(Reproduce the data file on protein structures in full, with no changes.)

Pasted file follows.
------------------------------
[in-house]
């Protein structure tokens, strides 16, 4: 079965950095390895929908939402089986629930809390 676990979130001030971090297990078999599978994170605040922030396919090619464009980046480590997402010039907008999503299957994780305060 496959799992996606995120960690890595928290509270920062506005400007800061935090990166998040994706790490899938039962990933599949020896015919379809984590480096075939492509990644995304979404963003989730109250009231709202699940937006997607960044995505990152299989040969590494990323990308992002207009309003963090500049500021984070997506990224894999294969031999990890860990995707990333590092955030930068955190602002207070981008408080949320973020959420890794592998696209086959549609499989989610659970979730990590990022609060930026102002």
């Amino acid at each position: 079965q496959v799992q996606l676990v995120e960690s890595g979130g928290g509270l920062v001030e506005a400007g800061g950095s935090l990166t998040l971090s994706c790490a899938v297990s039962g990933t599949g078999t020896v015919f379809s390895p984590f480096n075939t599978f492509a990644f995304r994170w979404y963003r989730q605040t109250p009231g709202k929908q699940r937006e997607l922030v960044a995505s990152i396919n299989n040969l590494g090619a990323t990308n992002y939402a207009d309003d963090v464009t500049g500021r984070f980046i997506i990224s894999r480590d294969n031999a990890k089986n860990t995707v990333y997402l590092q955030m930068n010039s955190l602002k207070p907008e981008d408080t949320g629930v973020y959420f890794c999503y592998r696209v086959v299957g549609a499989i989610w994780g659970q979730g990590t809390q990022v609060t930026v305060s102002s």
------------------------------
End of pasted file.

[in-house]
């Protein structure tokens, strides 16, 4: 079965950095390895929908939402089986629930809390 676990979130001030971090297990078999599978994170605040922030396919090619464009980046480590997402010039907008999503299957994780305060 496959799992996606995120960690890595928290509270920062506005400007800061935090990166998040994706790490899938039962990933599949020896015919379809984590480096075939492509990644995304979404963003989730109250009231709202699940937006997607960044995505990152299989040969590494990323990308992002207009309003963090500049500021984070997506990224894999294969031999990890860990995707990333590092955030930068955190602002207070981008408080949320973020959420890794592998696209086959549609499989989610659970979730990590990022609060930026102002």
């Amino acid at each position: 079965q496959v799992q996606l676990v995120e960690s890595g979130g928290g509270l920062v001030e506005a400007g800061g950095s935090l990166t998040l971090s994706c790490a899938v297990s039962g990933t599949g078999t020896v015919f379809s390895p984590f480096n075939t599978f492509a990644f995304r994170w979404y963003r989730q605040t109250p009231g709202k929908q699940r937006e997607l922030v960044a995505s990152i396919n299989n040969l590494g090619a990323t990308n992002y939402a207009d309003d963090v464009t500049g500021r984070f980046i997506i990224s894999r480590d294969n031999a990890k089986n860990t995707v990333y997402l590092q955030m930068n010039s955190l602002k207070p907008e981008d408080t949320g629930v973020y959420f890794c999503y592998r696209v086959v299957g549609a499989i989610w994780g659970q979730g990590t809390q990022v609060t930026v305060s102002s």